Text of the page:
Detection of KRAS mutations in colorectal carcinoma patients with an integrated PCR/sequencing and real-time PCR approach

Pietro Carotenuto, Cristin Roma, Anna Maria Rachiglio, Fabiana Tatangelo, Carmine Pinto, Fortunato Ciardiello, Oscar Nappi, Vincenzo Iaffaioli, Gerardo Botti, Nicola Normanno

Research output: Contribution to journalArticle

Abstract

Aims: Patients with metastatic colorectal carcinoma (mCRC) carrying activating mutations of the KRAS gene do not benefit from treatment with anti-EGF receptor monoclonal antibodies. Therefore, KRAS mutation testing of mCRC patients is mandatory in the clinical setting to aid in the choice of appropriate therapy. Materials & methods: We developed a cost-effective approach for the determination of KRAS mutations in codons 12 and 13 in clinical practice based on a sensitive PCR/sequencing technique and the commercially available real-time PCR-based Therascreen® kit (DxS Ltd). Results & conclusion: The PCR/sequencing test was able to detect 10% mutant DNA in a background of wild-type DNA. By using this assay, we determined the mutational status of KRAS in 527 out of 540 (97.6%) formalin-fixed paraffin-embedded tissues from mCRC patients. PCR/sequencing was not conclusive in 13 cases, in which low-intensity peaks suggestive of potential mutations were identified. The DxS assay, which showed a sensitivity of 1%, identified mutations in 11 out of 13 inconclusive cases. Interestingly, five of these 11 cases showed high levels of DNA fragmentation. No significant difference was found in the ability of PCR/sequencing and DxS to identify KRAS mutations within 160 cases with more than 30% tumor cells. However, in 24 samples with less than 30% tumor cells, DxS showed an higher sensitivity. In conclusion, our findings suggest that PCR/sequencing can be used for mutational analysis of the majority of tumor samples that have more than 30% tumor cell content, whereas more sensitive and expensive tests should be reserved for inconclusive cases and for samples with a low amount of tumor cells.

Original languageEnglish
Pages (from-to)1169-1179
Number of pages11
JournalPharmacogenomics
Volume11
Issue number8
DOIs
Publication statusPublished - Aug 2010

Fingerprint

Real-Time Polymerase Chain Reaction
Colorectal Neoplasms
Polymerase Chain Reaction
Mutation
Neoplasms
DNA
DNA Fragmentation
Epidermal Growth Factor Receptor
Codon
Paraffin
Formaldehyde
Monoclonal Antibodies
Costs and Cost Analysis
Therapeutics
Genes

Keywords

  • colorectal carcinoma
  • EGFR
  • KRAS
  • mutations
  • therapy

ASJC Scopus subject areas

  • Pharmacology
  • Genetics
  • Molecular Medicine

Cite this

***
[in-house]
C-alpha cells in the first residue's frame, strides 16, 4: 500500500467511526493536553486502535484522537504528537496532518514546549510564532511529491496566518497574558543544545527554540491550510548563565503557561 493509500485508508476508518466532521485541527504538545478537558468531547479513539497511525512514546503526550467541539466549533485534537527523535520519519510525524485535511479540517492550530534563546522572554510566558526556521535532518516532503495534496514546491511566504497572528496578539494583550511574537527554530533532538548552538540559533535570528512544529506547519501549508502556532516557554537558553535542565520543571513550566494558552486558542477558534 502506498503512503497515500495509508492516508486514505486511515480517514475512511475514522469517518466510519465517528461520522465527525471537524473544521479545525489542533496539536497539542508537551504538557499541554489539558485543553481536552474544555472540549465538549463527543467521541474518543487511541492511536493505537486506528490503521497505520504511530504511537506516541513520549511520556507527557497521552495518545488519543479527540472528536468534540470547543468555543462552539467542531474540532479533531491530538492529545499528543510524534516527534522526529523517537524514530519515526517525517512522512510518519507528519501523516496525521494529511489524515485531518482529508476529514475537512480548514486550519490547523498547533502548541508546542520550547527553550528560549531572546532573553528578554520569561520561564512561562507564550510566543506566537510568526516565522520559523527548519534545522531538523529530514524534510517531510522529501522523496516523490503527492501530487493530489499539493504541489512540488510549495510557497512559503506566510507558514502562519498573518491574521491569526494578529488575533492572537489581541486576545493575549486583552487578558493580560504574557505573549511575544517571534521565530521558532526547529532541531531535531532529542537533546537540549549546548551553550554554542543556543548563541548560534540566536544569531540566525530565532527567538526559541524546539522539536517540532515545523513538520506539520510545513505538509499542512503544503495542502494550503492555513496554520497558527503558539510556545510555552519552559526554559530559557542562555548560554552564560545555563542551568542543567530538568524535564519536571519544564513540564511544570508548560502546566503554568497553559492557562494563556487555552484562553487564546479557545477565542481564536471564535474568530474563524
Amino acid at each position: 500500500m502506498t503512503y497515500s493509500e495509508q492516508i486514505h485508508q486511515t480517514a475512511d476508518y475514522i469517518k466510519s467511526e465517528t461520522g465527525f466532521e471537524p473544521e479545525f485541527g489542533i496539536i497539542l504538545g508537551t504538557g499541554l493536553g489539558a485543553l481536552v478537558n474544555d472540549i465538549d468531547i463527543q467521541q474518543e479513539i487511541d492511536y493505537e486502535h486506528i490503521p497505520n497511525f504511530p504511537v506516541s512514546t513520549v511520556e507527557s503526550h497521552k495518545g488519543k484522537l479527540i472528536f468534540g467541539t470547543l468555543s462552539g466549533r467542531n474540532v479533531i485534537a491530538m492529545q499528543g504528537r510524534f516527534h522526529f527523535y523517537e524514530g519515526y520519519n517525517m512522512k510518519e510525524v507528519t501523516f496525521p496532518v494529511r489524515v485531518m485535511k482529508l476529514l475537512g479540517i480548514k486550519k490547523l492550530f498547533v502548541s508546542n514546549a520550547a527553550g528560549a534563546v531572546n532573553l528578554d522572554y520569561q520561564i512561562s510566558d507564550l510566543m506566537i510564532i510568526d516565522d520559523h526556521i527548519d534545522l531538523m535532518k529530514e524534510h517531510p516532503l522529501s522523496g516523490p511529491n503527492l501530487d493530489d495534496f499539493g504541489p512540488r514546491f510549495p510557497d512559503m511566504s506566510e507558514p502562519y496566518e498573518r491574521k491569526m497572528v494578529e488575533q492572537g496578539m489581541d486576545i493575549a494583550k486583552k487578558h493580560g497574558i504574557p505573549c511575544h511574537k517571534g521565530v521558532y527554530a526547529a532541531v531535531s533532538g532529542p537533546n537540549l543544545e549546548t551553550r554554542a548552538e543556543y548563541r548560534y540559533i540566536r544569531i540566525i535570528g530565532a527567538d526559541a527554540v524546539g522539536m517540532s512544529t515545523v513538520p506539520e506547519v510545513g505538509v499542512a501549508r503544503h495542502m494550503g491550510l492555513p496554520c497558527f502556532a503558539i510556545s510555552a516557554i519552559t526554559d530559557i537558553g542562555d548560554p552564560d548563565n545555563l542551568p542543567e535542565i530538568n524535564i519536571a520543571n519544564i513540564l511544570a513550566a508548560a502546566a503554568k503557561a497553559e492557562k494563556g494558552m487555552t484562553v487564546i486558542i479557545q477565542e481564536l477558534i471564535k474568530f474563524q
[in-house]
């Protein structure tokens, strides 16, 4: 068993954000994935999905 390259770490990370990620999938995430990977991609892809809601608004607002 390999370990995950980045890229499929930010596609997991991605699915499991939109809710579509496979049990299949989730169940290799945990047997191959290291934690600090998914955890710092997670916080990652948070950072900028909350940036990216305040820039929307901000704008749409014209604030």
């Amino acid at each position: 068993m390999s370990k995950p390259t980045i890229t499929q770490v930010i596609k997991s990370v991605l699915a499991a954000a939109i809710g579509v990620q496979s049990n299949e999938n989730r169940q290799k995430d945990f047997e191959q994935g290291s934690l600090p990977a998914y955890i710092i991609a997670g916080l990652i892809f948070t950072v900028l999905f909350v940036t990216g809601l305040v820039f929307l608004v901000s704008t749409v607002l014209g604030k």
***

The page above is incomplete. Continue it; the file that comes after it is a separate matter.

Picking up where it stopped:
Detection of KRAS mutations in colorectal carcinoma patients with an integrated PCR/sequencing and real-time PCR approach. / Carotenuto, Pietro; Roma, Cristin; Rachiglio, Anna Maria; Tatangelo, Fabiana; Pinto, Carmine; Ciardiello, Fortunato; Nappi, Oscar; Iaffaioli, Vincenzo; Botti, Gerardo; Normanno, Nicola.

In: Pharmacogenomics, Vol. 11, No. 8, 08.2010, p. 1169-1179.

Research output: Contribution to journalArticle

Carotenuto, Pietro ; Roma, Cristin ; Rachiglio, Anna Maria ; Tatangelo, Fabiana ; Pinto, Carmine ; Ciardiello, Fortunato ; Nappi, Oscar ; Iaffaioli, Vincenzo ; Botti, Gerardo ; Normanno, Nicola. / Detection of KRAS mutations in colorectal carcinoma patients with an integrated PCR/sequencing and real-time PCR approach. In: Pharmacogenomics. 2010 ; Vol. 11, No. 8. pp. 1169-1179.
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AU - Pinto, Carmine

AU - Ciardiello, Fortunato

AU - Nappi, Oscar

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AU - Botti, Gerardo

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AB - Aims: Patients with metastatic colorectal carcinoma (mCRC) carrying activating mutations of the KRAS gene do not benefit from treatment with anti-EGF receptor monoclonal antibodies. Therefore, KRAS mutation testing of mCRC patients is mandatory in the clinical setting to aid in the choice of appropriate therapy. Materials & methods: We developed a cost-effective approach for the determination of KRAS mutations in codons 12 and 13 in clinical practice based on a sensitive PCR/sequencing technique and the commercially available real-time PCR-based Therascreen® kit (DxS Ltd). Results & conclusion: The PCR/sequencing test was able to detect 10% mutant DNA in a background of wild-type DNA. By using this assay, we determined the mutational status of KRAS in 527 out of 540 (97.6%) formalin-fixed paraffin-embedded tissues from mCRC patients. PCR/sequencing was not conclusive in 13 cases, in which low-intensity peaks suggestive of potential mutations were identified. The DxS assay, which showed a sensitivity of 1%, identified mutations in 11 out of 13 inconclusive cases. Interestingly, five of these 11 cases showed high levels of DNA fragmentation. No significant difference was found in the ability of PCR/sequencing and DxS to identify KRAS mutations within 160 cases with more than 30% tumor cells. However, in 24 samples with less than 30% tumor cells, DxS showed an higher sensitivity. In conclusion, our findings suggest that PCR/sequencing can be used for mutational analysis of the majority of tumor samples that have more than 30% tumor cell content, whereas more sensitive and expensive tests should be reserved for inconclusive cases and for samples with a low amount of tumor cells.

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